Executive power expansion began soon after the republic’s inception and accelerated in recent decades to a new level. The core constitutional “balance of power” principle may be at risk.
Arthur M. Schlesinger Jr. authored “The Imperial Presidency” in 1973 and coined a phrase that is increasingly used to describe presidents since Reagan. A Google search for “imperial presidency” returns 84,000 hits for Reagan; 130,000 for Clinton; 188,000 for Bush (may capture both); and 225,000 for Obama.
Executive power growth in recent decades has been enabled by a failure of Congress to assert its authority, diminished secretariat independence, the vesting of the bureaucracy in executive power growth, and the coopting of the media.
A modern shift in congressional loyalty from the institutions of the House of Representative and Senate to political party has permitted an uncontested expansion of executive power. In the past the Congress, in a bipartisan manner, rabidly defended its constitutional authority and prerogatives from the encroachment by the executive branch.
In 2007 the New York Times editorial board extolled the danger of growing presidential power, and encouraged congressional assertion of its authority stating, “Members of Congress should not be intimidated into thinking that they are overstepping their constitutional bounds. If the founders were looking on now, … it is George W. Bush, who would seem less like a president than a king.” The concern remains valid today, but the cast of characters have changed.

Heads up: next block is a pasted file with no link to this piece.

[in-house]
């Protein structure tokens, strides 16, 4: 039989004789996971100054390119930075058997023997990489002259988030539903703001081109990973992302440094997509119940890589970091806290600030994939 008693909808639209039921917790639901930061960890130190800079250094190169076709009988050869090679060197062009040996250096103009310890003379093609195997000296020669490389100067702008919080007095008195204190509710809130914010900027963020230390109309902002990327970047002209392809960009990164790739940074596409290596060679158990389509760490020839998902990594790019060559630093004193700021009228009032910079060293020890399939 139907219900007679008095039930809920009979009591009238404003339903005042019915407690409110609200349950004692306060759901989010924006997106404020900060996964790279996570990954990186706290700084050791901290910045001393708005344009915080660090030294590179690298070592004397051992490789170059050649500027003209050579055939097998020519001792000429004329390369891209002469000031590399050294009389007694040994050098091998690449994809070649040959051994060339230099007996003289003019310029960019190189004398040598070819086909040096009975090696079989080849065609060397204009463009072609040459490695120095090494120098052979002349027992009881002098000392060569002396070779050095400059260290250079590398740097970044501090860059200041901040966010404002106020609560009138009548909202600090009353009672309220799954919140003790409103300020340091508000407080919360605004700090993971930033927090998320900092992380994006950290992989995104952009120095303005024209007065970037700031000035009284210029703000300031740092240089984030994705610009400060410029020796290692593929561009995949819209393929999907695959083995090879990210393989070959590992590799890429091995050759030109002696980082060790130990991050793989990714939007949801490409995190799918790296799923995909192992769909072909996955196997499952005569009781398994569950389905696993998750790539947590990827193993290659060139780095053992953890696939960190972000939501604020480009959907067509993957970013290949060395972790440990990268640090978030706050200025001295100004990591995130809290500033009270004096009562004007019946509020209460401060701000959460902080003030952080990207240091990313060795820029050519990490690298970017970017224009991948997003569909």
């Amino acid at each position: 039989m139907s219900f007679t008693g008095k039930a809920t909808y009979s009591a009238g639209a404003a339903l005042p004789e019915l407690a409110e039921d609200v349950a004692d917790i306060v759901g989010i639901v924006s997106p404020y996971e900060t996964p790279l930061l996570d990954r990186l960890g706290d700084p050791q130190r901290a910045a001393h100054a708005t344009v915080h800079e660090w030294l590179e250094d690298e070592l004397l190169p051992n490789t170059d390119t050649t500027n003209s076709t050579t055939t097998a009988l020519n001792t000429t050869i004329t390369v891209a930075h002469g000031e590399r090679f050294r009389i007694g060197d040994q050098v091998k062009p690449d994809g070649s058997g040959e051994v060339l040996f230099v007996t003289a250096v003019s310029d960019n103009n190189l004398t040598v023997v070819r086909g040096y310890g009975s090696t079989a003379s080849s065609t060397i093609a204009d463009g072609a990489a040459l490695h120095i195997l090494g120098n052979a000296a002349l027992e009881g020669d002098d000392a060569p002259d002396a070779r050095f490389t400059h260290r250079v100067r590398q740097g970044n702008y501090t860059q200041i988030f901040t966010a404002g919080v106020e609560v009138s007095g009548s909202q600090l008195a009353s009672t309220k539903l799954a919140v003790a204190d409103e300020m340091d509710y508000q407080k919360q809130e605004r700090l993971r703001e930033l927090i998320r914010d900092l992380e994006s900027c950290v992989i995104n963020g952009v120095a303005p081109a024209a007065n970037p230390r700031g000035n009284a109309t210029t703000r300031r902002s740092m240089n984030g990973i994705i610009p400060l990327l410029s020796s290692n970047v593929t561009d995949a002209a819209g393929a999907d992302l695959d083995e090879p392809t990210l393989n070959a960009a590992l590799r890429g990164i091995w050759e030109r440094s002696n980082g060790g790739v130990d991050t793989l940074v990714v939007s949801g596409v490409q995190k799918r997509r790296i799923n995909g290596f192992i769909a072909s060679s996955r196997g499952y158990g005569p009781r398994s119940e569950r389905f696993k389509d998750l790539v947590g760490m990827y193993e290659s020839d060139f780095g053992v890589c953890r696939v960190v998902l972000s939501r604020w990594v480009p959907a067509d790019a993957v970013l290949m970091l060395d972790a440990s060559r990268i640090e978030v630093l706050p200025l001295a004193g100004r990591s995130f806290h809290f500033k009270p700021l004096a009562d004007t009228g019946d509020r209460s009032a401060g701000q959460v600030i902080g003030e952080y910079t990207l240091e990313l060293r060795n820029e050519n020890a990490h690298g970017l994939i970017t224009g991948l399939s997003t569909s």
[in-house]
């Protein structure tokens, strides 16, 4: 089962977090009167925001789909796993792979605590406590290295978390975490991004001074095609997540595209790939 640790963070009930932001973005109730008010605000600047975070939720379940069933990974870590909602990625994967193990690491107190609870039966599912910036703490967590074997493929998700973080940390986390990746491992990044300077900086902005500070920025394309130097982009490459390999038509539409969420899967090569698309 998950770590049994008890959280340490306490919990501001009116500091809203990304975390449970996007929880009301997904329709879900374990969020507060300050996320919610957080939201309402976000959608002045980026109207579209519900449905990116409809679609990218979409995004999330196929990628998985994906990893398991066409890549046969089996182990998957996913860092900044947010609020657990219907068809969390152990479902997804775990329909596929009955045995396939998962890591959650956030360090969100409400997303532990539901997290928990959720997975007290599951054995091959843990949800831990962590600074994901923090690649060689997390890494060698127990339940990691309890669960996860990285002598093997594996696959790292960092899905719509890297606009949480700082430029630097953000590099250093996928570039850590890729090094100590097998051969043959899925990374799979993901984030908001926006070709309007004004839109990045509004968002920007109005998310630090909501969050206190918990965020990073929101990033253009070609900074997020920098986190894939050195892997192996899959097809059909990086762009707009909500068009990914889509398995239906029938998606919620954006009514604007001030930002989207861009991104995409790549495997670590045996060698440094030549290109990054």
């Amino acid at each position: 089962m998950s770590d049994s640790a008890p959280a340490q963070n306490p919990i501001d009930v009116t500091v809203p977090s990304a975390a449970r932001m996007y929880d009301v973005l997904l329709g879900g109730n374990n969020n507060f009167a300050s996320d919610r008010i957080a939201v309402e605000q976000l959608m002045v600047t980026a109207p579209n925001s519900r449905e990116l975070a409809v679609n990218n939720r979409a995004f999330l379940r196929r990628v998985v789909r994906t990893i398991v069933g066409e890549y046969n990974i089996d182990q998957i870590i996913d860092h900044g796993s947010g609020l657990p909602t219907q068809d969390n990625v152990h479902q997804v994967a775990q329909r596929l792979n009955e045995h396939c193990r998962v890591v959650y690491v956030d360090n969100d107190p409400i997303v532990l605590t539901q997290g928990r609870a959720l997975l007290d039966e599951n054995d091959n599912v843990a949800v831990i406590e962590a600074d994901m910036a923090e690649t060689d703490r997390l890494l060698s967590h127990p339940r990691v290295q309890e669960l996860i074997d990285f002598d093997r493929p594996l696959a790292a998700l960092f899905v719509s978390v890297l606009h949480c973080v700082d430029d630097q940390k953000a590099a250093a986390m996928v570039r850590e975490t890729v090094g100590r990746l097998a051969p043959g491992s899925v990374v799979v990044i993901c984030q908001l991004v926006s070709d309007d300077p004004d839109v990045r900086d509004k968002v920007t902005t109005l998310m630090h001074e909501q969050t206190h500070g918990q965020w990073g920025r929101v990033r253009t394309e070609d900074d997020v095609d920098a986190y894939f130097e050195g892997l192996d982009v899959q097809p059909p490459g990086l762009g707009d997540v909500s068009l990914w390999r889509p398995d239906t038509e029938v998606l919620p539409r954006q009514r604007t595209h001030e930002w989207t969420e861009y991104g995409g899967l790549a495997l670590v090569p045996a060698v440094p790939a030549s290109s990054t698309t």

In the past the secretariats were viewed as a counterweight to the Executive Office of the President. Secretaries were often noted authorities who possessed independent clout and stature independent of the president. In recent decades cabinet secretaries and their appointee subordinates are often political sycophants or political allies whose stars are tied to the president.
John F. Kennedy selected his brother as Attorney General. Richard Nixon selected his campaign manager who later went to prison. Their loyalty to the president was greater than their devotion to the law. The Department of Justice in particular should be more independent and subject to oversight by the Congress.
The federal bureaucracy has grown so large and powerful that it is now often called the fourth branch of government, but it no longer offsets the power of the president. The Washington bureaucracy is more partisan and its fate is tied directly to the preservation and expansion of the executive branch. Washington D.C. and its surrounding suburbs and workforce are the richest in America and have a vested interest in sustaining and growing the federal executive branch.
The declining resources of the traditional media to conduct independent and rigorous inquiry and analysis results in a dependence upon the executive branch for access and news feed that serves the growth of the executive branch. The traditional media have become a part of the political and cultural elite that lives in the same communities with and socializes with the very same government officials and lobbyists they were intended to watch with a critical eye.
Every American, regardless of affiliation, has an interest in ensuring a balance of power is maintained in our federal government. The ever expanding power of the executive branch of government is a threat to constitutional principles and liberty. It is in the interests of all Americans to restore balance, regardless of political alignment with a sitting president, or the legislative branch will become irrelevant and the president more akin to a king.